Sir Antony Sher to play King Lear for Royal Shakespeare Company
Sir Antony Sher will play King Lear for the Royal Shakespeare Company in 2016, the company has announced.
The actor, who played Falstaff for the RSC last year, will be directed in the production by his partner, the RSC's artistic director Gregory Doran.
The couple are currently working on a production of Death of a Salesman that opens in Stratford-upon-Avon in April.
Doran will also direct Henry V for the company, continuing its series of Shakespeare's history plays.
The production, which follows Richard II starring David Tennant and also Henry IV Parts I and II, opens in September and will be screened live in cinemas on 21 October.
The RSC's winter season also includes Wendy & Peter Pan, a retelling of JM Barrie's Peter Pan, that opens at Stratford's Royal Shakespeare Theatre in November.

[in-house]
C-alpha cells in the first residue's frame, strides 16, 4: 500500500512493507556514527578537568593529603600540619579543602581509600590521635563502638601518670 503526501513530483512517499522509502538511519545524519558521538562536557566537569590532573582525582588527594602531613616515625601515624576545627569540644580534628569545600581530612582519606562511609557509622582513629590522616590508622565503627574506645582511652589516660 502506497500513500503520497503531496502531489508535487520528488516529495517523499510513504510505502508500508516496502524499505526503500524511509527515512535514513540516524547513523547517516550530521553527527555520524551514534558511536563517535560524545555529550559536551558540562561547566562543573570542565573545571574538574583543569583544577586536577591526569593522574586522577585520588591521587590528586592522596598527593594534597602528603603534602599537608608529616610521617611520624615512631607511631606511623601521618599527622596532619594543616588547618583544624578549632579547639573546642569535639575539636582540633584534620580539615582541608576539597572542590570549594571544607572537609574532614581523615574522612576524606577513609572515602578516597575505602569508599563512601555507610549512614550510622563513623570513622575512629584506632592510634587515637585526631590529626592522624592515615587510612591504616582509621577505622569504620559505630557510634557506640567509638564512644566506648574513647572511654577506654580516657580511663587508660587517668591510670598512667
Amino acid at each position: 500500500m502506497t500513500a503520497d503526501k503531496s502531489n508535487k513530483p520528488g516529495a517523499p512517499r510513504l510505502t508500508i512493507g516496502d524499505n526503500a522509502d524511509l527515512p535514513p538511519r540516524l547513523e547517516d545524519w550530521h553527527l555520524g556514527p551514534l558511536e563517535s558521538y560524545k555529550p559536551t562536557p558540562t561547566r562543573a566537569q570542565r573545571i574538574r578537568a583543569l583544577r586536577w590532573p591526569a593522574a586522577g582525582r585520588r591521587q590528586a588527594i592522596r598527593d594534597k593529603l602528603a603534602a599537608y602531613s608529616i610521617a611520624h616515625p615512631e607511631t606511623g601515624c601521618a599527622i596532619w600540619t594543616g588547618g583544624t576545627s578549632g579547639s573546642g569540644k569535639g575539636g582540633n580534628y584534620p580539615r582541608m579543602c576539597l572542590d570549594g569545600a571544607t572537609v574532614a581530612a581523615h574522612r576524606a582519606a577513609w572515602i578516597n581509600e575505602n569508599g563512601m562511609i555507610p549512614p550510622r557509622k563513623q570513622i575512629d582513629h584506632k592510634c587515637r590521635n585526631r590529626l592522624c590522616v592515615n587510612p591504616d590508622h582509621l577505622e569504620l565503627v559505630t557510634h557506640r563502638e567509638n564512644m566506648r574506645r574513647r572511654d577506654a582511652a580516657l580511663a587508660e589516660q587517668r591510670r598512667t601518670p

Its neighbour The Swan, meanwhile, will bookend a revival of William Congreve's Love for Love with two new plays by Marina Carr and Helen Edmundson.
Carr's play, Hecuba, is a "reimagination" of the Euripides tragedy about the former queen of Troy that will be directed by Erica Whyman, the RSC's deputy artistic director.
Edmundson's Queen Anne, meanwhile, explores the relationship between the titular 18th Century monarch and Sarah, Duchess of Marlborough, a close friend who became one of the queen's most trusted advisors.
Announcing the season, Doran said it was linking Death of a Salesman with King Lear in order to assert Arthur Miller's drama as "the greatest American play of the 20th Century".
"One of the reasons I feel justified in presenting this greatest of American tragedies in our main house... is that it sits in its rightful place on our stage alongside Shakespeare's greatest works," he said in a statement.
"By linking it with King Lear, in sequence, with the same leading actor, and director, we assert that."
Previous Lears at the RSC have included Sir Ian McKellen, Corin Redgrave, Robert Stephens and Jon Wood.
Sir Antony, whose performance as Falstaff was honoured last month at the London Critics' Circle Theatre Awards, played the Fool to Michael Gambon's King in 1982.